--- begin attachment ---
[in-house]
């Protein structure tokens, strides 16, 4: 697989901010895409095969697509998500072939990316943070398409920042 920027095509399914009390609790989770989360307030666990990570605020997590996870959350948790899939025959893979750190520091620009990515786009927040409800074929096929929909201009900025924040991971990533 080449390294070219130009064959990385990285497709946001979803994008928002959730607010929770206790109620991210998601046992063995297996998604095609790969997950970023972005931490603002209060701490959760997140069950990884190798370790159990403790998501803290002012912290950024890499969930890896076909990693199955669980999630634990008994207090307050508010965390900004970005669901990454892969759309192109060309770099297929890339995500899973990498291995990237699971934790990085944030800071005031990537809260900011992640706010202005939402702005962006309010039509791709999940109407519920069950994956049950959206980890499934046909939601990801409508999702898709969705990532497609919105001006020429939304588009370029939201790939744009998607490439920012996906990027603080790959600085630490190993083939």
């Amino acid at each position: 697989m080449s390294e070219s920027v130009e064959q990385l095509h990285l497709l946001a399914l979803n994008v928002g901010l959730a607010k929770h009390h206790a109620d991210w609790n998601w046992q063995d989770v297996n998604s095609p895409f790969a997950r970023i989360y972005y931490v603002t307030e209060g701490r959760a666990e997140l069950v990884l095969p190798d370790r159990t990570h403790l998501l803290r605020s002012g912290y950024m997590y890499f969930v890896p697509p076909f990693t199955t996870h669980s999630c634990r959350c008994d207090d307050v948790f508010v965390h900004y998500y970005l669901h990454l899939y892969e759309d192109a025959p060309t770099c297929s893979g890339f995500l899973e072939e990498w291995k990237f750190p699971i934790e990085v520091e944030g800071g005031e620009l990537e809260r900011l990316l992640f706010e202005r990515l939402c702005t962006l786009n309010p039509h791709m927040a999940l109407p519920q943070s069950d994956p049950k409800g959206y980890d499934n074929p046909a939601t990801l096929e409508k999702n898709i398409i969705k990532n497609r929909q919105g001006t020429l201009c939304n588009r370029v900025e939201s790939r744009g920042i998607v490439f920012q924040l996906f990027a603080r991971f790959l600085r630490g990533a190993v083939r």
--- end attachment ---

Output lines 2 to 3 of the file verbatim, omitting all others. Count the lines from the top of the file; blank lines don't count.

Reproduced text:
């Protein structure tokens, strides 16, 4: 697989901010895409095969697509998500072939990316943070398409920042 920027095509399914009390609790989770989360307030666990990570605020997590996870959350948790899939025959893979750190520091620009990515786009927040409800074929096929929909201009900025924040991971990533 080449390294070219130009064959990385990285497709946001979803994008928002959730607010929770206790109620991210998601046992063995297996998604095609790969997950970023972005931490603002209060701490959760997140069950990884190798370790159990403790998501803290002012912290950024890499969930890896076909990693199955669980999630634990008994207090307050508010965390900004970005669901990454892969759309192109060309770099297929890339995500899973990498291995990237699971934790990085944030800071005031990537809260900011992640706010202005939402702005962006309010039509791709999940109407519920069950994956049950959206980890499934046909939601990801409508999702898709969705990532497609919105001006020429939304588009370029939201790939744009998607490439920012996906990027603080790959600085630490190993083939």
């Amino acid at each position: 697989m080449s390294e070219s920027v130009e064959q990385l095509h990285l497709l946001a399914l979803n994008v928002g901010l959730a607010k929770h009390h206790a109620d991210w609790n998601w046992q063995d989770v297996n998604s095609p895409f790969a997950r970023i989360y972005y931490v603002t307030e209060g701490r959760a666990e997140l069950v990884l095969p190798d370790r159990t990570h403790l998501l803290r605020s002012g912290y950024m997590y890499f969930v890896p697509p076909f990693t199955t996870h669980s999630c634990r959350c008994d207090d307050v948790f508010v965390h900004y998500y970005l669901h990454l899939y892969e759309d192109a025959p060309t770099c297929s893979g890339f995500l899973e072939e990498w291995k990237f750190p699971i934790e990085v520091e944030g800071g005031e620009l990537e809260r900011l990316l992640f706010e202005r990515l939402c702005t962006l786009n309010p039509h791709m927040a999940l109407p519920q943070s069950d994956p049950k409800g959206y980890d499934n074929p046909a939601t990801l096929e409508k999702n898709i398409i969705k990532n497609r929909q919105g001006t020429l201009c939304n588009r370029v900025e939201s790939r744009g920042i998607v490439f920012q924040l996906f990027a603080r991971f790959l600085r630490g990533a190993v083939r």